In addition, PowerHouse Alliance, which continually reviews market trends with its members, asserts that as more consumers prioritize convenience and security, the national consortium will see increased adoption and upgrades of smart home security systems. Based on a Z-Wave Alliance report that shows a vast majority of system owners in the U.S. have added smart home devices after initial purchase, PowerHouse Alliance encourages security dealers to focus on repeat business in this area.
On the commercial side, PowerHouse Alliance is seeing greater customer demand for surveillance in professional installations, as workers return to the office. “The rising growth of multi-dwelling-unit (MDU) properties also contributes to the demand for security in these settings, as well as package-theft solutions,” Holzer says, adding that the company has been able to offer products suited for both types of projects.
Multi-family-housing electronics also have become a priority of Banner Solutions’ distribution model. Helping dealers and integrators complete their projects on time requires inventory of electronic locks and components, Sultze says. “With lead times still extended on some solutions, dealers need options and expertise on how to deploy solutions in the most efficient way,” he says.
Therefore, Banner Solutions has invested in talent on its electronic access control team so that its security dealer and integrator partners can rely on the company’s technical expertise for both electronic and mechanical products, Sultze describes. “Having the best team in the industry is our goal and our team continues to expand their knowledge so they can be a resource for our channel partners,” he says.
Perhaps stemming from the pandemic as well as other factors, ADI indicates more of its customers are interested in purchasing products online. The distributor says it continues to make significant investments in its digital footprint and online shopping experience, which rounds out its other purchasing methods and provides security dealer customers with an “omnichannel” experience.
“Our e-commerce site, known as the Digital Branch, gives customers access to the full range of products and services available at ADI,” describes Rob Aarnes, president, ADI Global Distribution, Melville, N.Y. “Since redesigning the site in 2020, we continue to make improvements and add new features and functionality that incorporates feedback from our customers. The implementation of our new Product Information Management (PIM) system transforms how we merchandise our offering and improves the overall online customer buying journey.”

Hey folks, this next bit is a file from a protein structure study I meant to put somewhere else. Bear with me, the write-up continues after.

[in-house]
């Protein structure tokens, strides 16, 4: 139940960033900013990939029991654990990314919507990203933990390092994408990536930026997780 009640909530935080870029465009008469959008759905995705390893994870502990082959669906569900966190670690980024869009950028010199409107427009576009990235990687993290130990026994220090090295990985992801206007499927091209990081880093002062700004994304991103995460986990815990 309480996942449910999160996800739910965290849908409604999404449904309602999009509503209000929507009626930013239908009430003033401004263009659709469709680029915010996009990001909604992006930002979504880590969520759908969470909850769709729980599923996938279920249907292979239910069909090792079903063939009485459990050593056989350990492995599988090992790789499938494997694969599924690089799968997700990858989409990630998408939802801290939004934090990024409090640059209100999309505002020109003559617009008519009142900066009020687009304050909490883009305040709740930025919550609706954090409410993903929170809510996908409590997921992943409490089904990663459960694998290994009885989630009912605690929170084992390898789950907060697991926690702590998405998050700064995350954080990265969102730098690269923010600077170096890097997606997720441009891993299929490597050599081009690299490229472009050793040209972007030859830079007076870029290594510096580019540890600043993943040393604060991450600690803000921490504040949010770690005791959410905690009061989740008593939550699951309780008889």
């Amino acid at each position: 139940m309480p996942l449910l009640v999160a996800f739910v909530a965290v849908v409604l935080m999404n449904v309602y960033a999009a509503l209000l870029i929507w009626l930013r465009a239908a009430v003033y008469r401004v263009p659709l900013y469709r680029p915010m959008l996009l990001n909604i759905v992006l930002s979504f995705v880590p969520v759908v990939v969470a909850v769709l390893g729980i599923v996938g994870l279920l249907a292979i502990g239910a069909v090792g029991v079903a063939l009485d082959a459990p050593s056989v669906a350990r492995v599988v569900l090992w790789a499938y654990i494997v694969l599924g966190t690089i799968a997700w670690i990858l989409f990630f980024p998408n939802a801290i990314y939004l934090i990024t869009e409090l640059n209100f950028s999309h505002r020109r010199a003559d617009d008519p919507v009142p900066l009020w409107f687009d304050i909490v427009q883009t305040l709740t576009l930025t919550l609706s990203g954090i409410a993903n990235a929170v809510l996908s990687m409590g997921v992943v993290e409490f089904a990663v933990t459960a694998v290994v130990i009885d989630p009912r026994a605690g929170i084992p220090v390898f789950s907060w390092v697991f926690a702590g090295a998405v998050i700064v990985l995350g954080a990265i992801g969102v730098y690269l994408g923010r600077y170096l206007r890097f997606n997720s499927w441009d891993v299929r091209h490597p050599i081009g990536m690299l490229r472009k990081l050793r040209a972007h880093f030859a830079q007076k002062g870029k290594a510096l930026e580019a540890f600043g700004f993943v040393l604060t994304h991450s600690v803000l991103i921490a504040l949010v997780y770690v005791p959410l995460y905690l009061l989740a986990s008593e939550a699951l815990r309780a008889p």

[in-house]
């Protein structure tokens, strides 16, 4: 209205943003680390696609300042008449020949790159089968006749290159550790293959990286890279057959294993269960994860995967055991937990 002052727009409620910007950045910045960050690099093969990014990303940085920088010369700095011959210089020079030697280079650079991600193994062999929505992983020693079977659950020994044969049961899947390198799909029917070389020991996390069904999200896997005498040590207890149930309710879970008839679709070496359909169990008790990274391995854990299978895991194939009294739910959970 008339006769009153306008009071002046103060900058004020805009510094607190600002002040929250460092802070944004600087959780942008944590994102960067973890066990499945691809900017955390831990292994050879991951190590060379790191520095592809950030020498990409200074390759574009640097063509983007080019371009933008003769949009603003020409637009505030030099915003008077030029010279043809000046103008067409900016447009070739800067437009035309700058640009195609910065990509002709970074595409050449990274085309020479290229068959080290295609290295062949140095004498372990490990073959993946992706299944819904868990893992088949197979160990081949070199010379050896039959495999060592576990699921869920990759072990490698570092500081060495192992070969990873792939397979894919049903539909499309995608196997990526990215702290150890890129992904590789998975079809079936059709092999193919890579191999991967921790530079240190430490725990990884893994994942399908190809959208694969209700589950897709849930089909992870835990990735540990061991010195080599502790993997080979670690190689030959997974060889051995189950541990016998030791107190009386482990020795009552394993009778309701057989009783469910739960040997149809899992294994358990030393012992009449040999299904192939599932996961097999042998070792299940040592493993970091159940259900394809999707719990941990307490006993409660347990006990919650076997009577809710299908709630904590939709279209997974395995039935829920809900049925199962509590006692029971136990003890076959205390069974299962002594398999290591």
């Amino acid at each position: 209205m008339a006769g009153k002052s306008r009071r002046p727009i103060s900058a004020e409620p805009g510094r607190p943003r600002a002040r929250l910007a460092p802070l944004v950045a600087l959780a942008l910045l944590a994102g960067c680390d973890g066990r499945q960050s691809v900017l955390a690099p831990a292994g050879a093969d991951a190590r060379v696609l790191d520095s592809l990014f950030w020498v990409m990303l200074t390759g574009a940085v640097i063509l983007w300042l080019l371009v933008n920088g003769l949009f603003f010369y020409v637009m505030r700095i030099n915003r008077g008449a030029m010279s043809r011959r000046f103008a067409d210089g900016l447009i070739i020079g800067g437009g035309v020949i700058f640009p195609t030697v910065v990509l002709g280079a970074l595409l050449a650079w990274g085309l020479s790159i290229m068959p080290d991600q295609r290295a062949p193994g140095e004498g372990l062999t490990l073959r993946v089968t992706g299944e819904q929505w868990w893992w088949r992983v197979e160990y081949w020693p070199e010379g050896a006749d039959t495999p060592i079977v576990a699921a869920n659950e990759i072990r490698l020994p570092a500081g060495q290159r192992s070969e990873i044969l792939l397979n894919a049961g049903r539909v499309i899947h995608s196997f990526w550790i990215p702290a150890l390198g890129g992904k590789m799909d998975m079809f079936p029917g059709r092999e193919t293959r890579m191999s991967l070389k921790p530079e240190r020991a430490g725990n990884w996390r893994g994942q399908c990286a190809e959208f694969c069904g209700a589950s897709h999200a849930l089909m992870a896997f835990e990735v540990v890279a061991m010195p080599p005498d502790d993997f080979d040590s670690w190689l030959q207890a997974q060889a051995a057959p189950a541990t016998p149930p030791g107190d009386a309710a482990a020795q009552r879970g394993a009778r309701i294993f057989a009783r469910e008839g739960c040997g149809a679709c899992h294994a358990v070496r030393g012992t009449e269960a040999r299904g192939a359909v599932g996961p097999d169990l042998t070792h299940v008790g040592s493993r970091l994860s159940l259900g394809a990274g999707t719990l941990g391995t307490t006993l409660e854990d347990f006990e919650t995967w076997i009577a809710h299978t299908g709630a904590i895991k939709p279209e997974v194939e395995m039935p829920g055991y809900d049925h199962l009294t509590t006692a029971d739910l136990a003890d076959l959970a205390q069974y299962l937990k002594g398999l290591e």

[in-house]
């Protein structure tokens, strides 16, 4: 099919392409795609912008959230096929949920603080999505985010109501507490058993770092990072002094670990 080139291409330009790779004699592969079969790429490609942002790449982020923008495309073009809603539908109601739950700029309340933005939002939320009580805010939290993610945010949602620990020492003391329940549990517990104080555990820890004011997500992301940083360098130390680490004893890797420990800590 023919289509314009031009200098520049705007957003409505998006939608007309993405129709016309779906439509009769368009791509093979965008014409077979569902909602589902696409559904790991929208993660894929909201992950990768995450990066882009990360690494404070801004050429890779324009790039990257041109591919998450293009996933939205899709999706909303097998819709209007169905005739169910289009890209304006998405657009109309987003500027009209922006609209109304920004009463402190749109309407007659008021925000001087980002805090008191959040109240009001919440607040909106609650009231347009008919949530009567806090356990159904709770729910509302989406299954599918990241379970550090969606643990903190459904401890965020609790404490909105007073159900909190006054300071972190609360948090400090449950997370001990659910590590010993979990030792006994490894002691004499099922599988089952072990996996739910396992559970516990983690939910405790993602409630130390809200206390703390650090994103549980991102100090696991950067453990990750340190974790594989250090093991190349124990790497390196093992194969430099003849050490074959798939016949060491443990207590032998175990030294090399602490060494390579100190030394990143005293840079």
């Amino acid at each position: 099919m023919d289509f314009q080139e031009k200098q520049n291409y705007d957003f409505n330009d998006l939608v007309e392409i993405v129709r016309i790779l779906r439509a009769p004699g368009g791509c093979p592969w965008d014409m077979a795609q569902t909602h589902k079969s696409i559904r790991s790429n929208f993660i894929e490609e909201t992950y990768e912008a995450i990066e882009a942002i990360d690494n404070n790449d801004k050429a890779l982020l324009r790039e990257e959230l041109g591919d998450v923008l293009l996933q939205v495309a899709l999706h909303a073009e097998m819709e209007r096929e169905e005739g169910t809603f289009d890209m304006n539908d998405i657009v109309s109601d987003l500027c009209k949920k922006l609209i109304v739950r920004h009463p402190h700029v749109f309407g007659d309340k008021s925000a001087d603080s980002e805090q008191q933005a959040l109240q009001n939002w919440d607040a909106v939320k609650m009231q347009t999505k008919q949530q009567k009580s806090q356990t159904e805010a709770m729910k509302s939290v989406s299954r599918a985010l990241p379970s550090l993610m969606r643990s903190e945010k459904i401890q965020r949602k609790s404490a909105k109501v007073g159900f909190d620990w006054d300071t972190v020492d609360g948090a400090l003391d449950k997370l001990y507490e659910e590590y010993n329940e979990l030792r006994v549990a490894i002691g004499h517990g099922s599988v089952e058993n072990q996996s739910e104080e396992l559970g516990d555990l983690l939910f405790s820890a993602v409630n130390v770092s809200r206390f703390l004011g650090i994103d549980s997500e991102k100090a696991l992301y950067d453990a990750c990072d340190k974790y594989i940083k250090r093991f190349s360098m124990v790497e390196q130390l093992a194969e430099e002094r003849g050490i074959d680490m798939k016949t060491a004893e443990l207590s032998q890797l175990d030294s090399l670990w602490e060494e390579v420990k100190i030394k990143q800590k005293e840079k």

While progress has been made in reducing the backlog and improving supply chain logistics, some product lines may still face challenges in returning to full production, Board at PSA says. Both the supply chain disruption as well as product bans in the security industry have posed significant challenges for security integrators, she says. “Integrators are faced with tough decisions on how to navigate the market and maintain their business operations effectively when they are not able to procure the equipment they are accustomed to purchasing,” she says. “PSA’s response to these challenges reflects a proactive and supportive approach to helping integrators make the best choices for their individual businesses.”
Board says some integrators have chosen to wait for the supply chain issues to be resolved, which requires PSA to maintain excellent communication with all parties about updates on lead times and product availability. “By relaying this information to the integrators, they can make informed decisions about their orders and plan their projects accordingly,” Board says.
For other security integrators that cannot wait or need immediate solutions due to product unavailability, PSA has helped them explore alternative, comparable products that can be substituted.
Commenting on product delays, Porter at Snap One says ocean freight times and costs are moderating to pre-COVID levels, and air freight is seeing a partial recovery. “This allows us to source product closer to the time we need it, rather than planning many months in advance,” Porter says.
“COVID-related factory shutdowns are less common and not having a material impact on manufacturing capacity or delivery dates,” Porter describes. “There’s a general improvement on component availability, with a few pain points where specific chip suppliers are still constrained. The end result is better stocking and supply for 2023 versus 2022.”
“Integrators are faced with tough decisions on how to navigate the market and maintain their business operations effectively when they are not able to procure the equipment they are accustomed to purchasing. PSA’s response to these challenges reflects a proactive and supportive approach to helping integrators make the best choices for their individual businesses.”
— Brittany Board, PSA
Having knowledge of these trends has prompted Snap One to adapt its distribution strategies. “We are leveraging data analytics to gain insights into customer preferences and market trends,” Porter says. “This enables us to adjust product offerings, optimize inventory management, and deliver value-added services that support the success of security dealers and integrators.”
Like other distributors, Wesco has adapted to the ongoing changes in the global supply chain, building resiliency through several initiatives such as ensuring multiple choices for similar solutions, optimizing order-to-delivery time frames, and improving routes from manufacturers to warehouses, among other actions. “Although we are not back to the pre-pandemic levels, we are continuing to see steady improvement on product lead times and availability,” Dunning says.
Sultze at Banner Solutions agrees, saying the distributor is seeing many lead times come back into line from pre-pandemic levels. “There are still a few solutions with extended lead times, but we have kept a healthy backlog of orders with those manufacturers so we can keep a stream of those solutions coming into our inventory.”